Old, cheap hair-loss pill is doing wonders for baldness

2022-08-20 04:19:23 By : Mr. Min Duan

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Science is finally getting ahead of baldness.

There’s an old remedy for hair loss that’s come back in style — and its effects have been lush for many men and women alike.

Minoxidil, a key ingredient in foams like the brand Rogaine, is being popularized in an oral pill form — just as it once was in the late 1980s and early 1990s prior to scalp-rubbing treatments.

The best part is that it’s substantially cheaper than foam treatments, according to Dr. Amanda Doyle, a board-certified dermatologist with Manhattan’s Russak Dermatology Clinic.

“The pill is typically inexpensive compared to other treatment options; it can be overall more cost-effective for some patients,” Doyle told The Post. “I think it’s good that people are getting a little bit more aware of it. There’s a lot of literature on it, so I’m surprised it hasn’t been more front and center.”

Although researchers are still looking into exactly how minoxidil — a chemical first used to treat high blood pressure — does impact hair growth, Doyle said that it’s extremely safe for how the oral pill is currently administered.

“It’s found to be effective in certain patients and, generally, a very safe medication when we use it as such a small dose, like we do for this purpose,” Doyle said. “So when it’s used at a lower dose, in most patients, it doesn’t really have the effects on blood pressure or cardiovascular measures like when it’s used at high doses.”

However, the treatment is not yet that well-known, nor has it been approved by the Food and Drug Administration, according to the New York Times. As with many cases in dermatology, minoxidil gets prescribed in an unapproved way known as “off-label.”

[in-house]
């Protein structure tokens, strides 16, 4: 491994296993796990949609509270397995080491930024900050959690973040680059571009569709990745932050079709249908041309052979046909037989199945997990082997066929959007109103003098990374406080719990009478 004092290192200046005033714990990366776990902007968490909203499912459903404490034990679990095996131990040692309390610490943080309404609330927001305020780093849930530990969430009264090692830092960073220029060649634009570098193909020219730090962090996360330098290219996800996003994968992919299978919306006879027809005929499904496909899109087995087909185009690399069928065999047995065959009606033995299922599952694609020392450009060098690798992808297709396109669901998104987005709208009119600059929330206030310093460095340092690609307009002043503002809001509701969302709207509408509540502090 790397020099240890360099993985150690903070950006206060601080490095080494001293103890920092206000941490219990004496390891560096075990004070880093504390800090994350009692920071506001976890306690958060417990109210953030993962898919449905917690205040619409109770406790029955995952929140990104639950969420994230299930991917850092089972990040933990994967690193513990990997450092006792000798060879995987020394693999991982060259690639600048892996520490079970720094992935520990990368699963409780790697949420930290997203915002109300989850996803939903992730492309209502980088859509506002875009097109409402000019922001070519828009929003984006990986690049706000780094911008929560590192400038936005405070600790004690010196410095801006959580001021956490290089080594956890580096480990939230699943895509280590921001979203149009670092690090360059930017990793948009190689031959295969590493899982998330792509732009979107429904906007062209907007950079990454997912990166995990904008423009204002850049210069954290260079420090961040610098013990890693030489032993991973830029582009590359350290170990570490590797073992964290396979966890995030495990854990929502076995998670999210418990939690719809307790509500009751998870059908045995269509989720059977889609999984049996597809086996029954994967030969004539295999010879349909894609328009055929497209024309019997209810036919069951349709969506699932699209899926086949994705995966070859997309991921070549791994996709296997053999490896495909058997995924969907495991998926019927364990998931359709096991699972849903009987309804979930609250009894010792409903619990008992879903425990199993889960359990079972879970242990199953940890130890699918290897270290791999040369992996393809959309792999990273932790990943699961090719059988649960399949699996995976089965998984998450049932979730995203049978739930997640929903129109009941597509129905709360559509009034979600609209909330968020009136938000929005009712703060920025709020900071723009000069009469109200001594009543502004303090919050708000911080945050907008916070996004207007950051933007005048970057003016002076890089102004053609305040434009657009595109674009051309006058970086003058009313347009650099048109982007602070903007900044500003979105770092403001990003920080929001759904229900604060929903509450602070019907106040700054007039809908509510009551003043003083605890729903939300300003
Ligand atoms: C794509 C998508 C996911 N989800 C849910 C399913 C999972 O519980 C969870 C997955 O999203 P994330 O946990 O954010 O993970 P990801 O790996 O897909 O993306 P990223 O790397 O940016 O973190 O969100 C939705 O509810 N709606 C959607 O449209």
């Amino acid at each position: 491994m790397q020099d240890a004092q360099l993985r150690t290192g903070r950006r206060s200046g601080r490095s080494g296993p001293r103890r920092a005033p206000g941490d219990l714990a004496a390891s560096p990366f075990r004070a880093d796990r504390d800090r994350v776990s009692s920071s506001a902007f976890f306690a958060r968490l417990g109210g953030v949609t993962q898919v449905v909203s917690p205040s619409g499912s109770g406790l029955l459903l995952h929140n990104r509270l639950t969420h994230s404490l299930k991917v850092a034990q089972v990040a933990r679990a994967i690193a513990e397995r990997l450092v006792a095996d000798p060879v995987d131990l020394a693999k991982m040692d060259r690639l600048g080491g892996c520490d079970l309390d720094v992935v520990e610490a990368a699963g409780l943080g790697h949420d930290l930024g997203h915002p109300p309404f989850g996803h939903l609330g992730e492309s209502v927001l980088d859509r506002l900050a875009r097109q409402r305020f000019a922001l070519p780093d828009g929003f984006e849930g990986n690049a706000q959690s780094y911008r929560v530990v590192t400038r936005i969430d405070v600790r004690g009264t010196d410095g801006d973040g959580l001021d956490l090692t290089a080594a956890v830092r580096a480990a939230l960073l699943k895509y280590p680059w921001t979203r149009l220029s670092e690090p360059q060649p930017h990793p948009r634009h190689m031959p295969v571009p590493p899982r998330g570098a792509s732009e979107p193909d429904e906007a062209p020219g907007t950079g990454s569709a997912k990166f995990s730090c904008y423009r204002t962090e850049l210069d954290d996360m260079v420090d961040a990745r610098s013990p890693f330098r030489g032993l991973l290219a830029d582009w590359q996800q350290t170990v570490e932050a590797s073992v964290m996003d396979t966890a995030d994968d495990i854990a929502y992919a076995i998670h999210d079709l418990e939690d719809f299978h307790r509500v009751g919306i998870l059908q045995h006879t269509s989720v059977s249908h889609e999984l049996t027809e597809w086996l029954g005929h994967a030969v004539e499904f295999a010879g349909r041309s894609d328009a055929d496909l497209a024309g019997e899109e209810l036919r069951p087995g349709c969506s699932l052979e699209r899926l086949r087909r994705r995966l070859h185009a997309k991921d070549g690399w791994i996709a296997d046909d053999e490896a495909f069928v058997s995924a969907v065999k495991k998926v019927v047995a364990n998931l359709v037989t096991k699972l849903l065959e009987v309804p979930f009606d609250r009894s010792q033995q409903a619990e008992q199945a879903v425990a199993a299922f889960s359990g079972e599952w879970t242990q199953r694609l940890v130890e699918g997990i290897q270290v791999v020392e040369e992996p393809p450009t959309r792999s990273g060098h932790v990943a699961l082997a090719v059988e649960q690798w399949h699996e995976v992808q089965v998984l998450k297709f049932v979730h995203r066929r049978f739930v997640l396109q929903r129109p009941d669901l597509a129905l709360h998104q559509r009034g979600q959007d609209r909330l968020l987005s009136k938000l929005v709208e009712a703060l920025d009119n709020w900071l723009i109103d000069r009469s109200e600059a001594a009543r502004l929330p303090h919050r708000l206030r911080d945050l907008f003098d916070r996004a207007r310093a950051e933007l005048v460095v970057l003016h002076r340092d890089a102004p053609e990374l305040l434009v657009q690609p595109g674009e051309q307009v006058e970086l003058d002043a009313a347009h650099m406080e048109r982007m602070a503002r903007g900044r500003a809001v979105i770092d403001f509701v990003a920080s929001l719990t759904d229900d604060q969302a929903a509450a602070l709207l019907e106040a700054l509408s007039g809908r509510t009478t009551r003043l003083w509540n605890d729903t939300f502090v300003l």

But many in the industry are embracing — and succeeding — with the cheap drug and the popularity of off-label practices. “I tell people most things we do are off-label because there is nothing on-label,” Dr. Robert Swerlick, professor and chair of the dermatology department at Emory University School of Medicine told the Times.

However, there is a downside. The pill can make patients grow hair throughout their entire body — as opposed to foams that are applied only to one’s scalp.

“It can stimulate hair growth or what’s called hypertrichosis on the temples and sideburns … So a woman wouldn’t want to get sideburns, or more facial hair, which could happen with this medication,” Doyle told The Post.

Yet overall, there seems to be more good than harm coming off recent study figures.

One professor of dermatology at the University of Melbourne in Australia, Dr. Rodney Sinclair reported in 2015 that the low dose minoxidil saw successful hair growth in 100 women, according to The Times. Since then, he’s treated 10,000 similar patients.

Overall, though, Doyle sees optimism about minoxidil for the bevy of ways to deal with balding, she said.

“We’ve got a good amount of things that we can do for hair loss for men and women now, which is great,” she said.